8 out of 10 of the first 10 miles were sub-7 m/m and I felt strong. Even the big hill at around 7 miles only resulted in a 7:39, although I was blowing hard then. By 4 or 5 miles there weren’t many runners around and it almost felt like running in the 10 in 10 again, when I was nearly always running on my own. That was a nice, familiar feeling. The support at Newby Bridge (12.5 miles) was immense and I got a huge shout out from Rob Dallison, one of my 2012 10in10 compatriots. I love a quiet marathon, but the occasional pocket of vocal support is a massive boost and I was flying here, nearly running right through the traffic cones on the bridge. I knew I was quite far up the field which is new for me, and everyone I knew out on the course expressed surprise and joy at seeing me doing well – even more of a boost! I had passed a few of the 10 in 10 runners by now, and I made sure to congratulate every one of them. Superstars.
I hit the halfway point in 1:29:xx but I knew that wouldn’t last – many more hills in the second half of the race and I was going for it – I knew it would catch up with me at some point. That said I somehow kept strong through the relentless hills between mile 14-18 with my slowest mile split being a 7:15. I passed the leading lady somewhere along here and hit Bowness at mile 20 to another pocket of loud support. It was weird – I had no other runners around me and loads of crowd support – it felt a bit like I was leading the race! Once again, a massive adrenaline boost and I was flying. There’s a little side road you have to go down in Bowness with a small climb that I always found hard going and I did again this time. It was after here that the pace and effort started to catch up on me. It felt warmer too – it had been perfect (for me) conditions for most of the race – cloudy and mild with little wind, but the sun was breaking through and it was warming up. I made it up ice cream mountain at mile 21.5 with my first little walk break, just 5 seconds or so. Stuart Pyper (another 2012 10in10er) was at the top as he’d been all week and gave me a huge shout. I pushed on but was desperately looking for a drinks station. There wasn’t one, but at least it was mostly downhill from here. I had to have another couple of brief walks along the next mile or so and the leading lady passed me. I gave myself a good talking to – I was on for a PB and almost certainly a sub-3:10 if I didn’t throw it away here. Miles 23 and 24 were the only ones over 8m/m and finally I found the last drinks station which got me going again.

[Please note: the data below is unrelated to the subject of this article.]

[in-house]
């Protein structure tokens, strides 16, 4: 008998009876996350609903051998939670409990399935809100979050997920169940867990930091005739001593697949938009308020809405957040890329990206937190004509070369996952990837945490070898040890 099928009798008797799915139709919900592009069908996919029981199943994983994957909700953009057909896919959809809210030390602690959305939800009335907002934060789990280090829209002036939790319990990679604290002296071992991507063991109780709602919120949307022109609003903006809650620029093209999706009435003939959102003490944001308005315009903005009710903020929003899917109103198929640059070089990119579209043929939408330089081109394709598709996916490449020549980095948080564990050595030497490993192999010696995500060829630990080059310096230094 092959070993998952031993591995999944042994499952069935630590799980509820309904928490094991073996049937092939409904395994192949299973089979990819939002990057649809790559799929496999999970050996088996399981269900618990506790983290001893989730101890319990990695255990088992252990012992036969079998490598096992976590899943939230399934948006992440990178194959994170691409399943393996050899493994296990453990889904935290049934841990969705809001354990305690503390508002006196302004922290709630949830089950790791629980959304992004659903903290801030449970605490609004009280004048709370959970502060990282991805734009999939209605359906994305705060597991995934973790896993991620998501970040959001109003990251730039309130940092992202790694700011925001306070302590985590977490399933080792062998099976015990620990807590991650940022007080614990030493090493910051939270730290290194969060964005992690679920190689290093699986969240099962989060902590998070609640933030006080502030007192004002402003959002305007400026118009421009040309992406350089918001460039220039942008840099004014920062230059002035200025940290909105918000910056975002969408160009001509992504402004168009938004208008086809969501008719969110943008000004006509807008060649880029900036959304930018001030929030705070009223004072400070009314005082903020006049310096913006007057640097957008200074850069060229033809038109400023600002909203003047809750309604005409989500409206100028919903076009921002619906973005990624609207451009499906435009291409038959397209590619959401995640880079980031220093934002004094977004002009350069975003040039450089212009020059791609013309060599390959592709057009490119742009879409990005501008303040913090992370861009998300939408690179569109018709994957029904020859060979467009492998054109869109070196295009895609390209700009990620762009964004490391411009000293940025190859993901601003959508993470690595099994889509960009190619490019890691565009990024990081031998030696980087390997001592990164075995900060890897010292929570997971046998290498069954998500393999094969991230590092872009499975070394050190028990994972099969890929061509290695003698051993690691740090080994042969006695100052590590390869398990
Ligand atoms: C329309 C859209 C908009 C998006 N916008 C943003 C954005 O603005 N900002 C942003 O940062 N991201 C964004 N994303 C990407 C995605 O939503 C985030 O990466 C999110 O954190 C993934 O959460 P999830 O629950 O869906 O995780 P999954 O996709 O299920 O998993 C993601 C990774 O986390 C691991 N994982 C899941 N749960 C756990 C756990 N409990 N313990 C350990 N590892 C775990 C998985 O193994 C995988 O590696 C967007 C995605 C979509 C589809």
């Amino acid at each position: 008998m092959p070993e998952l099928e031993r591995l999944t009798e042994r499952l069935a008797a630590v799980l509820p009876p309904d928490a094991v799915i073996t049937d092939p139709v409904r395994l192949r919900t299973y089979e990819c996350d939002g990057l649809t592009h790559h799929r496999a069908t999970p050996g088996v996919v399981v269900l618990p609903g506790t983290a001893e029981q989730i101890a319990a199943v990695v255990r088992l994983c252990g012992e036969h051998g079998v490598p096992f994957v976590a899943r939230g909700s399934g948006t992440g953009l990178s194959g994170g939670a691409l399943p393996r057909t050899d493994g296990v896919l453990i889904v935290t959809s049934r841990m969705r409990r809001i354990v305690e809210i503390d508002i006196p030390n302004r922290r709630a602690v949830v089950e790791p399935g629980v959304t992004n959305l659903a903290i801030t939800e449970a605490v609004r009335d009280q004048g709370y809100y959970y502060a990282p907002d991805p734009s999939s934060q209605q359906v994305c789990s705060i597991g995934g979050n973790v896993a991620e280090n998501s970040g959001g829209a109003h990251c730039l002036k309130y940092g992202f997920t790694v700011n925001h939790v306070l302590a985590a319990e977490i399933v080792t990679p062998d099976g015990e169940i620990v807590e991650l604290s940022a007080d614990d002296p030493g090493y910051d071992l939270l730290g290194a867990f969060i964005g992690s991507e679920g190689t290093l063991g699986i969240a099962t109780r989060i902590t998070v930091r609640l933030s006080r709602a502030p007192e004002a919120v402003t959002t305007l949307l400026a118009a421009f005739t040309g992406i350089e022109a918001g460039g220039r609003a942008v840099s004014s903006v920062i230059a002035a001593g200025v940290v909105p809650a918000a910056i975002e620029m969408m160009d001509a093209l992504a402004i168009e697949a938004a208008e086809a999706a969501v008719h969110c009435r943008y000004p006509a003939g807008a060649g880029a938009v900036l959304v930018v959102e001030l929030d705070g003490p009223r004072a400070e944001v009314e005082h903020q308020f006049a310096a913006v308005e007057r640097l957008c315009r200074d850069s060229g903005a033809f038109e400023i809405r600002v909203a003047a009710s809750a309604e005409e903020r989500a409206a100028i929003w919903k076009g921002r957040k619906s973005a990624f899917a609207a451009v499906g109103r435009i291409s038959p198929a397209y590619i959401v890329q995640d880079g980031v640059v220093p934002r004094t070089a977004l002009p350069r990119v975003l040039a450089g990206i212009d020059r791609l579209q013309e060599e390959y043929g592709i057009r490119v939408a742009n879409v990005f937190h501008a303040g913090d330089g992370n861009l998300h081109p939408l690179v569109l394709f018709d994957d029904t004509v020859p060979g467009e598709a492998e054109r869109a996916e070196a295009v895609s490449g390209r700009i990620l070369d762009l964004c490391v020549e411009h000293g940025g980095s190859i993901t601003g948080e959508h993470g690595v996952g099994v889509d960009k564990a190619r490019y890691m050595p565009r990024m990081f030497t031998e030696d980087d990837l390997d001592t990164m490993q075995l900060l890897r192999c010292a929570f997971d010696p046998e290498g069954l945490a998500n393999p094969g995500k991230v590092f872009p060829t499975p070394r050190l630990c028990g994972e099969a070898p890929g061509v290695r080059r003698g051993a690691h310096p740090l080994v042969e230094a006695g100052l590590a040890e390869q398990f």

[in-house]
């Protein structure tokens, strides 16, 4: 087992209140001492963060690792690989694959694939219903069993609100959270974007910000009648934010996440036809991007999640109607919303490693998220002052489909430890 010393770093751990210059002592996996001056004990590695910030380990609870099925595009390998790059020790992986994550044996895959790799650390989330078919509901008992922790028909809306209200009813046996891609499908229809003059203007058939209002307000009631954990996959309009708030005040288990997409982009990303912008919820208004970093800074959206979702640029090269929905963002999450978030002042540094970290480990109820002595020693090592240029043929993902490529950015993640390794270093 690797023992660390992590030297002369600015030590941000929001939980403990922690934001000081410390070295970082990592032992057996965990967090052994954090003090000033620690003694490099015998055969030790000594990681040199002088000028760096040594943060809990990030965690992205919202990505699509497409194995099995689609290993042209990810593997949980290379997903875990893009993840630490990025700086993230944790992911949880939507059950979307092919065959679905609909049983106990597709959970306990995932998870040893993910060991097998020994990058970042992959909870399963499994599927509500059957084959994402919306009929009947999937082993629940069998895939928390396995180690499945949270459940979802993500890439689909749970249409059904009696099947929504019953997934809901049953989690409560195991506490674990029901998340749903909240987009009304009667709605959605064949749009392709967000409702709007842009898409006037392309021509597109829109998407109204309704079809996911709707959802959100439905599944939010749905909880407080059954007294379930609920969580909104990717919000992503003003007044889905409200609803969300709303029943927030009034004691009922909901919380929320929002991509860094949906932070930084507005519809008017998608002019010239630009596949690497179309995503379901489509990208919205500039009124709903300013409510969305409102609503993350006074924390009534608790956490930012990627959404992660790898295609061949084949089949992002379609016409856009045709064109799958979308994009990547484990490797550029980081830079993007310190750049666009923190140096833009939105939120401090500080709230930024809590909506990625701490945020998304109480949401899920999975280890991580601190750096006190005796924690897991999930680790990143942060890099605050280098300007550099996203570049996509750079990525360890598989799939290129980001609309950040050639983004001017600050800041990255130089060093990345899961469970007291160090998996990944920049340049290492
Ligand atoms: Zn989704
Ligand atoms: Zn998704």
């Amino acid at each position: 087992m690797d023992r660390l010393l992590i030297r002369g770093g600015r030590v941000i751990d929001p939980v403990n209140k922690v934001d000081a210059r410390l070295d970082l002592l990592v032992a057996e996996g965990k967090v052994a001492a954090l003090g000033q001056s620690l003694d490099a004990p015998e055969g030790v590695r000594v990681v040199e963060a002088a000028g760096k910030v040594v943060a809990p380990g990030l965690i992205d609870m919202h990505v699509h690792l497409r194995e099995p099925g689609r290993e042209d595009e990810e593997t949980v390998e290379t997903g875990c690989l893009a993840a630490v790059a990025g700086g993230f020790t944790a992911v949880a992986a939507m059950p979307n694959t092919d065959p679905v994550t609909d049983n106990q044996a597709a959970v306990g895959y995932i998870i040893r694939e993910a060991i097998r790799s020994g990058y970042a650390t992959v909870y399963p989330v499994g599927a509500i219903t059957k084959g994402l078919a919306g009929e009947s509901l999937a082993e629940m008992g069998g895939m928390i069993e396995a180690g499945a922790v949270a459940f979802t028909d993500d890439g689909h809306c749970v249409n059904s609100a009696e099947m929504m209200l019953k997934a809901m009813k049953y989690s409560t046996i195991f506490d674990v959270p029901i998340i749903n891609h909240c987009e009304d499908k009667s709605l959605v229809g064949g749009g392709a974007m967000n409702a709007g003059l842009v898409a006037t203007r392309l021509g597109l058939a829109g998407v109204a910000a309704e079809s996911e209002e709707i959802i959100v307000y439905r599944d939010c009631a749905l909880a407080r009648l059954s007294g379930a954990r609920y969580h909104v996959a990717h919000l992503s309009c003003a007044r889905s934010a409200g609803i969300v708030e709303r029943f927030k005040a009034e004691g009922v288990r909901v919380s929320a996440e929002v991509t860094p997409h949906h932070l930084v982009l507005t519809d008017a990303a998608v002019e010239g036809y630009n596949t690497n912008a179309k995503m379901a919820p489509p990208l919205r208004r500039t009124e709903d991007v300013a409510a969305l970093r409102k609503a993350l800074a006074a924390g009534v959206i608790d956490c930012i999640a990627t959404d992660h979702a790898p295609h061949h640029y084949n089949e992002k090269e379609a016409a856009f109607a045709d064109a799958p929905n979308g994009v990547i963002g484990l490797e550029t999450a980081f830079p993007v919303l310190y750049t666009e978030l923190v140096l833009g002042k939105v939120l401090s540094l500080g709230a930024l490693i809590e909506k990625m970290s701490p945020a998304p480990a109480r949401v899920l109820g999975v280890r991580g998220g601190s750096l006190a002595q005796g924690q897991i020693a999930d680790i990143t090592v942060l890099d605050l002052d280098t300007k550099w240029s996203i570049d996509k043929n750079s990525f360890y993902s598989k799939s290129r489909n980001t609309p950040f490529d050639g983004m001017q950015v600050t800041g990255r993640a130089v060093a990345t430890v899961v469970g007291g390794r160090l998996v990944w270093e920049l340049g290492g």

On the approach to Ambleside now and nearly home. Always a great feeling on that stretch. As I went through Waterhead I was closing in on the leading lady again. Over the wooden footbridge and half a mile to go. This stretch always seems like you’re almost there but it’s further than I think. I pushed on though and got to the bottom of the drive up to Brathay Hall. In the 10 in 10 I ran up that hill strongly every day and this was not going to be any different.
I was breathing very hard by the top, but mile 26 was a nice 7:23. I sprinted along the narrow tunnel of spectators to the finish line, heard my name being announced on the tannoy and crossed the line in 3:08:17, 18th place out of nearly 800.
Over. The. Moon. a PB by 5 minutes, on a tough course. If only London hadn’t changed their GFA standards recently!
Sally finished in an excellent 3:15 and clinched 3rd lady
A truly excellent and uplifting day.